Date of Graduation


Document Type


Degree Type



Davis College of Agriculture, Natural Resources and Design


Agricultural and Resource Economics

Committee Chair

Gerard D'Souza

Committee Co-Chair

Xiaoli Etienne

Committee Member

Joshua Hall

Committee Member

Donald Lacombe

Committee Member

Inocencio Rodriguez

Committee Member

Michael Strager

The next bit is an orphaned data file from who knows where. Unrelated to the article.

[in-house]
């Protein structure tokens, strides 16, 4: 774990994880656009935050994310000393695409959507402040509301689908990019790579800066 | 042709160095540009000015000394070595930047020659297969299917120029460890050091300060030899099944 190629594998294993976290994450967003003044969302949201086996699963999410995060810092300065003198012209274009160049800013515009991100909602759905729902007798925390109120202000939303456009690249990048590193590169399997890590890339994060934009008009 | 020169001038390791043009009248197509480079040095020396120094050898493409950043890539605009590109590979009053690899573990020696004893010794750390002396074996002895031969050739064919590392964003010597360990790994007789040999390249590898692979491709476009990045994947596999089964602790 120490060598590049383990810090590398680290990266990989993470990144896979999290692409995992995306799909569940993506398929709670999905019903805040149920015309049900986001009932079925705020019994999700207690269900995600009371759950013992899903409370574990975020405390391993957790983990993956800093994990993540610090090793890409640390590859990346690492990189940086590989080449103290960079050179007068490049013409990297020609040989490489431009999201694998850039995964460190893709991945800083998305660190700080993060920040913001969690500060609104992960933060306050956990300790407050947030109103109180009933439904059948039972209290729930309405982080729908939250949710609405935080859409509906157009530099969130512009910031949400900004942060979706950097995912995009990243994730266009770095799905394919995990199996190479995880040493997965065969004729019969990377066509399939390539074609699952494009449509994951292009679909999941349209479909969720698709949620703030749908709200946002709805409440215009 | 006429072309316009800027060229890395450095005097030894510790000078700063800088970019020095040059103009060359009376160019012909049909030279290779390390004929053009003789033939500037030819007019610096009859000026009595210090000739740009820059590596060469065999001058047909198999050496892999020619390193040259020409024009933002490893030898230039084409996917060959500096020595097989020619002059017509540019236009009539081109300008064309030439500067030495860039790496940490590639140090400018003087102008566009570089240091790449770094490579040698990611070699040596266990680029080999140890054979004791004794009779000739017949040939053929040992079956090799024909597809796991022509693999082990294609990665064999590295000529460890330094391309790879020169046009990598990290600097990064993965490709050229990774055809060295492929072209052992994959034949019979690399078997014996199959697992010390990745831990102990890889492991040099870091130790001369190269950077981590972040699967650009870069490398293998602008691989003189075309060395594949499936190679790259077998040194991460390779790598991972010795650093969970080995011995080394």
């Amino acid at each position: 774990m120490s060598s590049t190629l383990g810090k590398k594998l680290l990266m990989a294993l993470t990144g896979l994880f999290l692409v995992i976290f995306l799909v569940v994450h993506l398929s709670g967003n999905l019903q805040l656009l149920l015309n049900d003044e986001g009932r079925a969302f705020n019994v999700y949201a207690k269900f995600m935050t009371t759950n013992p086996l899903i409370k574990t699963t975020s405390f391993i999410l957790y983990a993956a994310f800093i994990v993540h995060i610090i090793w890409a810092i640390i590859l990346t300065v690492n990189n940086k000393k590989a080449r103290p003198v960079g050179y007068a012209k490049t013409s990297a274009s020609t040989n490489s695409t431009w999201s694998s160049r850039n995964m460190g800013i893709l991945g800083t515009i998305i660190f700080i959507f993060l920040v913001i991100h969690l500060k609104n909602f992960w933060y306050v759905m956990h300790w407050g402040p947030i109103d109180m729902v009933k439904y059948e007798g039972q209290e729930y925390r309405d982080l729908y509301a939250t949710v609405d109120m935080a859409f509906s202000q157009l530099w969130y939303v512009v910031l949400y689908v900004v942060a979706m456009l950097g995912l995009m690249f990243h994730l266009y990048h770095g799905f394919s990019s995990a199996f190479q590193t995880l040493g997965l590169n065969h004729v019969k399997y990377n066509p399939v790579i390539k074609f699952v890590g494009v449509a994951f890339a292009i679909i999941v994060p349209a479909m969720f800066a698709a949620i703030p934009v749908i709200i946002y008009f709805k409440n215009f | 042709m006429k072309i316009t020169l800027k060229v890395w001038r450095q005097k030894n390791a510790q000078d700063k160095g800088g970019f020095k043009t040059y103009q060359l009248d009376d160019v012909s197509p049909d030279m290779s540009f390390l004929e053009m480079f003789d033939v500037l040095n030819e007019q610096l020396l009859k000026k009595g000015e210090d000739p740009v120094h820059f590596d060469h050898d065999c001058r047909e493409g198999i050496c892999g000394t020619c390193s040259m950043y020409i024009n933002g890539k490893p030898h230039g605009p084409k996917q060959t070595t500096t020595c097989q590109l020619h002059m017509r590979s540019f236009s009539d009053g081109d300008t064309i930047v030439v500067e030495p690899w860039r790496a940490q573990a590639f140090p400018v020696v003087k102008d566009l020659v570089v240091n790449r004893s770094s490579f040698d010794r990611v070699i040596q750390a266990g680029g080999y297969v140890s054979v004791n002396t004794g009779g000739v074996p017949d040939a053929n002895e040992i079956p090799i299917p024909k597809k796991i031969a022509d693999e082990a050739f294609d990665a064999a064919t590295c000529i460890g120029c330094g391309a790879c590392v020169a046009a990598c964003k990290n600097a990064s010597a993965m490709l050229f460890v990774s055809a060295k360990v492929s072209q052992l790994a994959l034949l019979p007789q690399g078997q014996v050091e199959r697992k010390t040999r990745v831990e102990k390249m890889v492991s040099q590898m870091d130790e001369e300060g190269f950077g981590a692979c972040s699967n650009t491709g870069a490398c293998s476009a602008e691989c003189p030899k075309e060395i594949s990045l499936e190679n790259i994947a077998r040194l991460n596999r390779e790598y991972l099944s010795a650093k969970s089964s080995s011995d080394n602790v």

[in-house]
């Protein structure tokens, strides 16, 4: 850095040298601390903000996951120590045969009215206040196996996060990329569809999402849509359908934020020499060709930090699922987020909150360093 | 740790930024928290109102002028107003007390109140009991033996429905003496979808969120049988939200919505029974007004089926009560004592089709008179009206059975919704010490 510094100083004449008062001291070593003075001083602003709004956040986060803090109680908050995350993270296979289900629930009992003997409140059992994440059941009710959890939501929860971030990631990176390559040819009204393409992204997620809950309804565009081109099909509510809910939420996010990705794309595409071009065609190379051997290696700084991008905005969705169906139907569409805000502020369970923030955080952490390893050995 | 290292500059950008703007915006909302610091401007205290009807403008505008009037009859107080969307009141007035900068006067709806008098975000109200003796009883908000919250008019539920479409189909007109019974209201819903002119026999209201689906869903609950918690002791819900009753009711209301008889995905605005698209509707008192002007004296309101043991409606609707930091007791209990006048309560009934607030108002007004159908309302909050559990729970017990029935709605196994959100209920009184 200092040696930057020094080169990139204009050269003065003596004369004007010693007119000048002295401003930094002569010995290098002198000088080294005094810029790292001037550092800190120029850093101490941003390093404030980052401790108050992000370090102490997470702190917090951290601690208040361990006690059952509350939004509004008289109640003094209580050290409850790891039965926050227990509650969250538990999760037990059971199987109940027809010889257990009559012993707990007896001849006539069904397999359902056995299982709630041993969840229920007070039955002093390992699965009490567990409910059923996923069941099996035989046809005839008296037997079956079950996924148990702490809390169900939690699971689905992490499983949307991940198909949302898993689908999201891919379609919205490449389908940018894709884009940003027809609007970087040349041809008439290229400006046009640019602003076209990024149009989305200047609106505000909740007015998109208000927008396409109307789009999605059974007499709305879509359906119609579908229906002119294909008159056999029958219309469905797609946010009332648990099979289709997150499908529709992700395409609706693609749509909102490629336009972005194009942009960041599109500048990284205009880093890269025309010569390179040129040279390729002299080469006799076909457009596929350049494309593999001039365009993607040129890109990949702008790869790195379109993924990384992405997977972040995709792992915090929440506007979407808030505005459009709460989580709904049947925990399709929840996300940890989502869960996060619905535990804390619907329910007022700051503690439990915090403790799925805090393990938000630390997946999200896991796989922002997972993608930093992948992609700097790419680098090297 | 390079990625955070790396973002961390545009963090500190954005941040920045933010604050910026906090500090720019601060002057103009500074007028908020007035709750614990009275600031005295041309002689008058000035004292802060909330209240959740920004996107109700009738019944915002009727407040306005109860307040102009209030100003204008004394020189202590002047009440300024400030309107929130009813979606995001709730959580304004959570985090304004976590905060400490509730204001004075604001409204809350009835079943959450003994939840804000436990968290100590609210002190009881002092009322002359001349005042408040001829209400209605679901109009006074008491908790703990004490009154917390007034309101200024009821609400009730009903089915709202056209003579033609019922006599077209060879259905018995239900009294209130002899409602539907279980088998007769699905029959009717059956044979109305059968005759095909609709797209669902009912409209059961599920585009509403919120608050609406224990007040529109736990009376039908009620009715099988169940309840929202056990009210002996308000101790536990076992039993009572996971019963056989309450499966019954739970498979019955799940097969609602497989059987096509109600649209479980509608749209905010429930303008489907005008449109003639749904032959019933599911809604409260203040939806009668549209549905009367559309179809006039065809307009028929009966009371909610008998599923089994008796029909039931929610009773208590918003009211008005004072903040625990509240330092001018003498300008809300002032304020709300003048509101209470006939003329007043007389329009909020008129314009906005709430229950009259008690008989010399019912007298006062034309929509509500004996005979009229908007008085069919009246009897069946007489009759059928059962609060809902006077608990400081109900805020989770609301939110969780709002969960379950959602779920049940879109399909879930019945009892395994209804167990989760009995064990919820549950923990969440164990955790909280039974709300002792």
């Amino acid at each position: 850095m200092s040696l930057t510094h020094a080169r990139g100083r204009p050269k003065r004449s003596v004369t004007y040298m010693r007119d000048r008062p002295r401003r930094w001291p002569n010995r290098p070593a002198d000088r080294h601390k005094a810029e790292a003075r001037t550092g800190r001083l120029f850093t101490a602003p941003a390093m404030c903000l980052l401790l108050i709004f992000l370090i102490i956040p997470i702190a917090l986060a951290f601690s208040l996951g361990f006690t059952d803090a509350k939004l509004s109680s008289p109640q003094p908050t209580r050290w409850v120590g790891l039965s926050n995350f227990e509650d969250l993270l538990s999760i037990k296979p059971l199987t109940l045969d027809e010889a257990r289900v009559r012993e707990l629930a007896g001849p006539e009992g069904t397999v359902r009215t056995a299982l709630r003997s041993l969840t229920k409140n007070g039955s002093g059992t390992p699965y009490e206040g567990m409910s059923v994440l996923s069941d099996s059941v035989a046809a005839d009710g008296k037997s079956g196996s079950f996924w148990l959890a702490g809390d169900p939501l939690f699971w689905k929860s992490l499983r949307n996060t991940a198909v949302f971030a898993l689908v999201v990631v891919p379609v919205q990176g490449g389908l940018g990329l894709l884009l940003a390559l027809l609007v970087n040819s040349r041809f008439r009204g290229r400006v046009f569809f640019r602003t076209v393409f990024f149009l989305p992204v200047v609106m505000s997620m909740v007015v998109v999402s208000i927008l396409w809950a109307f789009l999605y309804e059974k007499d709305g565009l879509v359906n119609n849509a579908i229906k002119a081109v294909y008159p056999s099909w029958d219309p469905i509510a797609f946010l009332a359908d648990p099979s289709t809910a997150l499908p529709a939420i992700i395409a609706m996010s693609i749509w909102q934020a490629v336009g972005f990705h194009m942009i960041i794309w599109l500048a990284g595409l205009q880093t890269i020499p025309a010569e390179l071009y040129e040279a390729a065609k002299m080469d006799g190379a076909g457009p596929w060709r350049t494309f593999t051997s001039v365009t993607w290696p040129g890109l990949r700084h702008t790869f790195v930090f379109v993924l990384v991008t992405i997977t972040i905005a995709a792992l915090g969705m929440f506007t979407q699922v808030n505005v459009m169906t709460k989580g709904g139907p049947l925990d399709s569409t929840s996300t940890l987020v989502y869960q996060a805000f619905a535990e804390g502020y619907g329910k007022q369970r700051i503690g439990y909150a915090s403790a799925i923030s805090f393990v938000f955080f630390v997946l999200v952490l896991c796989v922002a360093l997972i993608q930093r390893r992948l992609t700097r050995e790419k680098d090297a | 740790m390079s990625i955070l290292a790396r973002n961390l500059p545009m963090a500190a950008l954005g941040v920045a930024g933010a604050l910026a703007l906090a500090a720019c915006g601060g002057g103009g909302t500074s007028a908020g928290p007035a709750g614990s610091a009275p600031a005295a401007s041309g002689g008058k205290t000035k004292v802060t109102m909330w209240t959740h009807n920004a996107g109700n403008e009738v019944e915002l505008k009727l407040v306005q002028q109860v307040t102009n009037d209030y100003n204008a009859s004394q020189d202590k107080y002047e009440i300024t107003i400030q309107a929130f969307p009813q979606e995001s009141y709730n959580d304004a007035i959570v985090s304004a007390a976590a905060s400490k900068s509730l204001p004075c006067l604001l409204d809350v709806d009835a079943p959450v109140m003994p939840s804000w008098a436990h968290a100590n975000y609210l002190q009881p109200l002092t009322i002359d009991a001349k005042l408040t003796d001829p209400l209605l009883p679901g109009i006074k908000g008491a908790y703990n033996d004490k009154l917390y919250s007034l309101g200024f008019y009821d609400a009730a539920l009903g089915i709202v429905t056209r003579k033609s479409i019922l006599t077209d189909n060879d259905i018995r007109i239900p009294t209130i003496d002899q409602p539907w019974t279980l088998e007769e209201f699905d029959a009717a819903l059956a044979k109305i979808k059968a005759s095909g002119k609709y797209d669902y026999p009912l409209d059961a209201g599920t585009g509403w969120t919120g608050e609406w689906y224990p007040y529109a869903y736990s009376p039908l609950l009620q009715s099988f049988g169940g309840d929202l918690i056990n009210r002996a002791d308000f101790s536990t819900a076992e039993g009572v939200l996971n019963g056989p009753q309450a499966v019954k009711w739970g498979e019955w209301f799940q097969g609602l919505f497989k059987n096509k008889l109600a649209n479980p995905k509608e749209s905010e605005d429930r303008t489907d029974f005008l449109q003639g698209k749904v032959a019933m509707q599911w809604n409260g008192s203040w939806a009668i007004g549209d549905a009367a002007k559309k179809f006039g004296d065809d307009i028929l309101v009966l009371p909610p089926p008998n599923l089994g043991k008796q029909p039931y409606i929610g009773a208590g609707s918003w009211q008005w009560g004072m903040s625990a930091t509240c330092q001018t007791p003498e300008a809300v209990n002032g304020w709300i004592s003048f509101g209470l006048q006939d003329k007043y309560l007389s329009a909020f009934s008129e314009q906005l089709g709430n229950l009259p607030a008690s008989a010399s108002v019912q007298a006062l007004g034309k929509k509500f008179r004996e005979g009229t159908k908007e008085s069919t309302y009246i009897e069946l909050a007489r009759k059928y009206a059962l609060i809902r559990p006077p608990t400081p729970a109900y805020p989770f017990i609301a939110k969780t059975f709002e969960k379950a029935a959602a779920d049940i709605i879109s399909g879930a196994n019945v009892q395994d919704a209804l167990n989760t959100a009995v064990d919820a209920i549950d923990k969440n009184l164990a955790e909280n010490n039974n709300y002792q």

This dissertation is a discussion on the dynamics of energy and agricultural policy in the United States. The landscape for policy creation, innovation, and the role of government is ever changing as a new energy mix emerges. This study contributes to the academic literature by providing three independent narratives on various aspects of the changing relationship. Each of the three studies provides a unique insight into a narrowly defined aspect of the economics and policy of energy and/or agriculture in the United States.;First, consideration is made into the process of policy creation. This is accomplished through a review and synthesis of the literature on the determinants of legislator voting behavior and an econometric regression model. Using a series of legislator-specific, constituent specific and agricultural finance indicators, voting behavior on the 2014 Farm Bill is analyzed through the use of a simple binary logit regression model. Results indicate (along with the results of many other studies) that policy makers do not always act in a way that supports the desires of their constituency, and are often influenced significantly by campaign finance and lobbying. To be more specific, legislators did vote in favor of their constituency, but campaign finance and the state of the agricultural sector played the largest role in their decision making. This has implications for energy policy in general, and the agricultural-energy nexus in particular. Results are compared to those from prior studies which analyze the Farm Bill and similarities are defined.;The second study provides a unique look at one type of externality that may occur as a result of the changing energy mix. As a result of the push toward renewables, wind is the fastest growing energy source in the United States. However, wind energy development has faced multiple forms of resistance with opponents citing issues such as bird deaths, noise, and aesthetics. Many studies have been published which examine the potential impact of wind turbines on surrounding residential land values and show that wind turbines can significantly reduce the value of homes nearby. While the literature with regard to residential land is abundant, very little work has been done in regard to agricultural land values. Given that agricultural landowners' portfolios are comprised heavily of land assets (accounting for approx. 80% of farm asset values on average), a significant reduction in value due to wind energy development is of significant concern. Using a hedonic regression model on the relatively small study area of Somerset County, PA, this study compares assessed land value to a series of land characteristics and other variables which represent the proximity and intensity of surrounding wind turbines. Results indicate that no significant relationship exists between the value of agricultural land and the presence of wind turbines nearby. Thus, policy makers are free to pursue the wind energy option relatively unencumbered by its impact on agricultural land. Based on previous research, the same cannot be said for residential land.;Finally, the third study uses agricultural production statistics at the county level for the entire United States to consider the role of spatial heterogeneity in agricultural productivity levels across the U.S. This impact is analyzed by estimating a spatially explicit production function for U.S. agriculture. Results indicate that significant spatial heterogeneity is present which in turn impacts productivity in the form of reduced (and sometimes increased) return to inputs. Clustering of productivity areas is apparent, with high productivity areas concentrated in the Midwest and Southeast, and low productivity areas concentrated in the Northeast and Southwest. This is quite likely due to factors such as land use, geographic characteristics and water availability. No significant spillovers from one region's input use on the net income of neighboring regions are observed. Despite this, the presence of a spatial lag is clear. From a policy standpoint, consideration should be made toward the costs and benefits of subsidy activity given that productivity levels are not uniform across space.